Sexual violence against Colombian women, children knows no political affiliation
Colombia’s left-wing guerrillas and right-wing paramilitaries share a tragic common denominator, both systematically sexually assault women in pursuit of their political and military objectives.
Some 1,169 cases of alleged sexual assault by the FARC and by paramilitaries are currently being investigated, according to a report this week by the Colombian national prosecutor’s office.
The crimes include forced sexual activity, sexual slavery, forced prostitution, forced abortion, forced contraception and sexual cruelty, according to the report released this week.
Despite their deadly differences, armed right-wing and left-wing groups employ similar tactics. Both guerrillas and paramilitaries practise forced recruitment of girls who are then forced to cook, clean and provide sexual services.
Many attacks are to intimidate the women so that they obey the wishes of the right- and left-wing organizations.
The cases under investigation seem only a small fraction of the number of assaults which Colombian women and girls suffer.
The number of assaults against women and children are more probably in the tens of thousands, according to Colombia’s National Institute of Legal Medicine and Forensic Sciences.
In 2011, the institute “carried out a total of 22,597 examinations into suspected cases of sexual violence, compared to 12,732 in 2000,” according to a report last year by Amnesty International.
Often, there were political and economic reasons for the attacks, said the report entitled Colombia: Hidden From Justice Impunity For Conflict-Related Sexual Violence.
“Women supporting land restitution processes, accompanying displaced communities, and representing survivors of conflict-related sexual violence continue to be targeted, principally by paramilitary groups. Some have been raped in order to punish and silence them.”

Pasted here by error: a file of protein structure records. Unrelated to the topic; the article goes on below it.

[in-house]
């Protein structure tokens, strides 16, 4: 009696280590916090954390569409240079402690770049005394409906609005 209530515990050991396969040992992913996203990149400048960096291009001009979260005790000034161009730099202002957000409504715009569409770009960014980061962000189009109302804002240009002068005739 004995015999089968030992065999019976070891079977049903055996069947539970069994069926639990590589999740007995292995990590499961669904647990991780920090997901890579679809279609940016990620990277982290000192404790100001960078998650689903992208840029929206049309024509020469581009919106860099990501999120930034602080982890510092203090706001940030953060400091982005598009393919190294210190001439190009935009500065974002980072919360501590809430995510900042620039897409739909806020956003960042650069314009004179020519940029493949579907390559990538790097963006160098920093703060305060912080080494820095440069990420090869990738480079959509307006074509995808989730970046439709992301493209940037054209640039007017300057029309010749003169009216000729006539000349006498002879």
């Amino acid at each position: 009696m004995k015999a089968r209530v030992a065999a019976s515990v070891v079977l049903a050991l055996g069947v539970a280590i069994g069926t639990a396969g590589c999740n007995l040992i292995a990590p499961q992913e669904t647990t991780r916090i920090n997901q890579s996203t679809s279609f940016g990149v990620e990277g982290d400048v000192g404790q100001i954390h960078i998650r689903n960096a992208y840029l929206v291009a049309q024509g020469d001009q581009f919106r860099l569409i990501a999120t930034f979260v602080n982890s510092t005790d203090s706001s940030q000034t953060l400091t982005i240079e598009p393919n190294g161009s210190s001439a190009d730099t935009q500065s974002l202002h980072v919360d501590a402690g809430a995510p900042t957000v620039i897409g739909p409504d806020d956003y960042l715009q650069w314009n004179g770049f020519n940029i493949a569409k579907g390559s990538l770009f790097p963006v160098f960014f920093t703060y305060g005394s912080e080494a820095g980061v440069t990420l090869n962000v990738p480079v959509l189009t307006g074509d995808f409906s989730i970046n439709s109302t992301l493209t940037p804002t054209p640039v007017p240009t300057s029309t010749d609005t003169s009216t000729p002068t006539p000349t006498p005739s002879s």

By most accounts the majority of the crimes are never reported for fear of revictimization with further sexual assaults or assassination.
Reported crimes are rarely investigated or prosecuted.
“Most do not report the attacks, but many of those who do have seen scant progress in criminal investigations into their cases,” the report stated.
Fewer than five per cent of sexual assault cases are said to result in convictions, according to an earlier study.
The national prosecutors office, however, noted in its most recent report that charges have been laid against some high-ranking leaders of both paramilitary and guerrilla groups.
Amnesty International included in its recommendations that Colombia “develop and effectively implement a comprehensive and inter-disciplinary plan of action to address violence against women, including in the context of the armed conflict.”
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